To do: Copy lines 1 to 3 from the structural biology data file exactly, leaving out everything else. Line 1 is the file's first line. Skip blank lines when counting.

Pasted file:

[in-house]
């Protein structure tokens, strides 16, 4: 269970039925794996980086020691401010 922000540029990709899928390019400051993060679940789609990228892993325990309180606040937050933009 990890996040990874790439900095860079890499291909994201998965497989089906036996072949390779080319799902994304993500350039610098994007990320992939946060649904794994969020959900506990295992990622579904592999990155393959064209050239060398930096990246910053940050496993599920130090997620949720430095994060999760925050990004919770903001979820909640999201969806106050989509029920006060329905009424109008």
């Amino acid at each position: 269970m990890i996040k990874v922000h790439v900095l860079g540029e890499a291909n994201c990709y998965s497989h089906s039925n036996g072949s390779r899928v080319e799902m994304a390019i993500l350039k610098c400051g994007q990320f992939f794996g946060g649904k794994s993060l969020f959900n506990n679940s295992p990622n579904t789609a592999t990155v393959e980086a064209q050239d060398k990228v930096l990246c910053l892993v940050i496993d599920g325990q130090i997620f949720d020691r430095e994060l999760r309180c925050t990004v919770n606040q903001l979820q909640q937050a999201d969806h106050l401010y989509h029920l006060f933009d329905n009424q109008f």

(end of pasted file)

[in-house]
């Protein structure tokens, strides 16, 4: 269970039925794996980086020691401010 922000540029990709899928390019400051993060679940789609990228892993325990309180606040937050933009 990890996040990874790439900095860079890499291909994201998965497989089906036996072949390779080319799902994304993500350039610098994007990320992939946060649904794994969020959900506990295992990622579904592999990155393959064209050239060398930096990246910053940050496993599920130090997620949720430095994060999760925050990004919770903001979820909640999201969806106050989509029920006060329905009424109008």
């Amino acid at each position: 269970m990890i996040k990874v922000h790439v900095l860079g540029e890499a291909n994201c990709y998965s497989h089906s039925n036996g072949s390779r899928v080319e799902m994304a390019i993500l350039k610098c400051g994007q990320f992939f794996g946060g649904k794994s993060l969020f959900n506990n679940s295992p990622n579904t789609a592999t990155v393959e980086a064209q050239d060398k990228v930096l990246c910053l892993v940050i496993d599920g325990q130090i997620f949720d020691r430095e994060l999760r309180c925050t990004v919770n606040q903001l979820q909640q937050a999201d969806h106050l401010y989509h029920l006060f933009d329905n009424q109008f």